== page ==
A point to posit to you for consideration: I think the Democrats popped the cork on Obama 4 years too early. They got really excited about his speech at the DNC, weren't excited that Hillary was the other strong contender, didn't see her as electable. Obama is a strong candidate, but he'd be stronger with 4 more years of senatorial experience. That's my only non-partisan issue with him, but it's a big one.

Here's an exciting final thought: Even if McCain wins, I'm not sure he'd run again in 2012. Obama would probably take one more shot. If Obama wins, McCain probably won't run again, and Palin is the Republican Obama. So either way, I think we're headed for a very young, dynamic, historic election in 2012; Palin vs. Obama.
chapstickqueen
Sep. 4th, 2008 04:26 pm (UTC)
Aren't you contradicting yourself in the 2nd paragraph...we're not electing Palin to president either....

I totally agree that Obama should have waited another 4 years though...for some actual senate experience...just like Palin shouldn't have been chosen for another 4 year....for some actual gubernatorial experience.
lizblizz
Sep. 4th, 2008 06:09 am (UTC)
I'm surprised that you enjoyed her speech. I found her incredibly annoying (ugh - that accent nearly killed me), and I thought it was really obvious that the wit from her speech came from a speech writer, not from her own creativity.

Not that Obama and McCain don't use speech-writers as well, but they at least are convincing while delivering their speeches. Sarah Palin just seemed like a robot who was given a script to perform, much like how I feel when Dubya speaks (which I have tried to avoid watching for the past eight years, because it just absolutely infuriates me that anyone would elect such an idiot).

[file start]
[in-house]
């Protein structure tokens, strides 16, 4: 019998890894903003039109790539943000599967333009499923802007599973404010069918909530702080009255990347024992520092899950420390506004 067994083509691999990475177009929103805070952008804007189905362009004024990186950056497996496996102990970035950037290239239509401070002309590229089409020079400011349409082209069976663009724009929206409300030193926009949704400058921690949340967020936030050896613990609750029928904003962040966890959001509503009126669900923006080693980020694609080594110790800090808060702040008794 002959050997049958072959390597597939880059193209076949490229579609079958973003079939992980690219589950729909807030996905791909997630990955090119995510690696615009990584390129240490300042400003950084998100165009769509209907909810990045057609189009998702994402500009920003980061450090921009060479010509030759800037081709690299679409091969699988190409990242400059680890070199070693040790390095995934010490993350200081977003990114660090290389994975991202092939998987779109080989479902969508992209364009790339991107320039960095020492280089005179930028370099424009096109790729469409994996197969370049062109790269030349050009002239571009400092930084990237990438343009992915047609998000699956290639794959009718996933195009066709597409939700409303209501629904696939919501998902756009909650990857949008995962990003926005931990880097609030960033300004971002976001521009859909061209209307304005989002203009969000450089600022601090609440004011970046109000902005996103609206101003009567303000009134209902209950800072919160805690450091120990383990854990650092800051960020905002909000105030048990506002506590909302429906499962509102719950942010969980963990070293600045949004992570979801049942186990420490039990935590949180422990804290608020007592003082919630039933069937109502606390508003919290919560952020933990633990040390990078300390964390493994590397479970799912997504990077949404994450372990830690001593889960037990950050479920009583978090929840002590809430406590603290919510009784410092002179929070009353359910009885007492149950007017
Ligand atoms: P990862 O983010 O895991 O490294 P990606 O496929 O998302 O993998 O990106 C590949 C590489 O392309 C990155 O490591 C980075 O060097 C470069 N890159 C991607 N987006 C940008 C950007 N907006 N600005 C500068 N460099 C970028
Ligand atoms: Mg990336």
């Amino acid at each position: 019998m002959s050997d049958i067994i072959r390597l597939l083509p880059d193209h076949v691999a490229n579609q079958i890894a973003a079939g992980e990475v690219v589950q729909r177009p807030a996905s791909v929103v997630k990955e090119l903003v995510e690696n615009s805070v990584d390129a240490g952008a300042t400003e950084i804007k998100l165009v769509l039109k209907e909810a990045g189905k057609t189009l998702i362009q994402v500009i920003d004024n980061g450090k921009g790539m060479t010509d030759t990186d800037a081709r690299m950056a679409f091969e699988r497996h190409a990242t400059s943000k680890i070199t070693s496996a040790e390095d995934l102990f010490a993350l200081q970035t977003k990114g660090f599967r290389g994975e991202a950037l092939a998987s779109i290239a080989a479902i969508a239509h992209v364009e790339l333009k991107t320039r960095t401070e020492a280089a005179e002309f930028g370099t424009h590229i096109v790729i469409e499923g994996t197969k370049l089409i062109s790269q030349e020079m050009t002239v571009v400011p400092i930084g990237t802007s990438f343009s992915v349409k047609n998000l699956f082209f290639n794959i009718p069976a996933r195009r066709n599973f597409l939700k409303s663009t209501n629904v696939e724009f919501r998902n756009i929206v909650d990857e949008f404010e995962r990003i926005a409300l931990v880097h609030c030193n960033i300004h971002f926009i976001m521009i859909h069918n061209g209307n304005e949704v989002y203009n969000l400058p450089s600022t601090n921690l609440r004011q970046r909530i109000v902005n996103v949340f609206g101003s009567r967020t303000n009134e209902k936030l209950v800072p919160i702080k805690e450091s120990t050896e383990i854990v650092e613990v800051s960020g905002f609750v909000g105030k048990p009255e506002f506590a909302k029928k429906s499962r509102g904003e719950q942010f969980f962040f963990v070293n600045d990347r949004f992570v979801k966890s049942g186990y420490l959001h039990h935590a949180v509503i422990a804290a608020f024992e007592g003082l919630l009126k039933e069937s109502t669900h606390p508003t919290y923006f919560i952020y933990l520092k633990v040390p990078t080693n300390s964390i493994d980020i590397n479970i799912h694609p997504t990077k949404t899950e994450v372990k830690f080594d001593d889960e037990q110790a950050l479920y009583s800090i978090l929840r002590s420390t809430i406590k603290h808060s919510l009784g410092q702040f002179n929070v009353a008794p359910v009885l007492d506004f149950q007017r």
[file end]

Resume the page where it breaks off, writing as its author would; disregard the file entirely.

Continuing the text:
Anyway - regardless of her character, she is still extremely inexperienced and McCain is old. If he croaks, I REALLY don't want to think about what would happen with her as VP.

I'm hoping that enough of the swing voters will agree with me and put their vote toward Obama.

I really, really have a huge amount of faith in Obama - I've just had a great feeling about him since the first time I saw him speak, long before the campaigns began. I just really hope that enough others are inspired enough to actually VOTE.
negativeneve
Sep. 4th, 2008 06:31 am (UTC)
Many foreign countries believe Obama isn't strong enough to stand against another countries when a conflict arises. They think he is weak in comparison to the other ministries.
lizblizz
Sep. 4th, 2008 06:40 am (UTC)
I'm sure there are just as many who would find reasons to not elect McCain as well.

The bottom line is that we're electing someone that WE want running the country, not what the rest of the world wants.

Although I get your argument, because I was using the same argument against Sarah Palin recently.
negativeneve
Sep. 4th, 2008 07:04 am (UTC)
Just as many foreign countries? Pft. I'm pretty sure ALL of them are rooting for Obama.
lizblizz
Sep. 5th, 2008 01:22 am (UTC)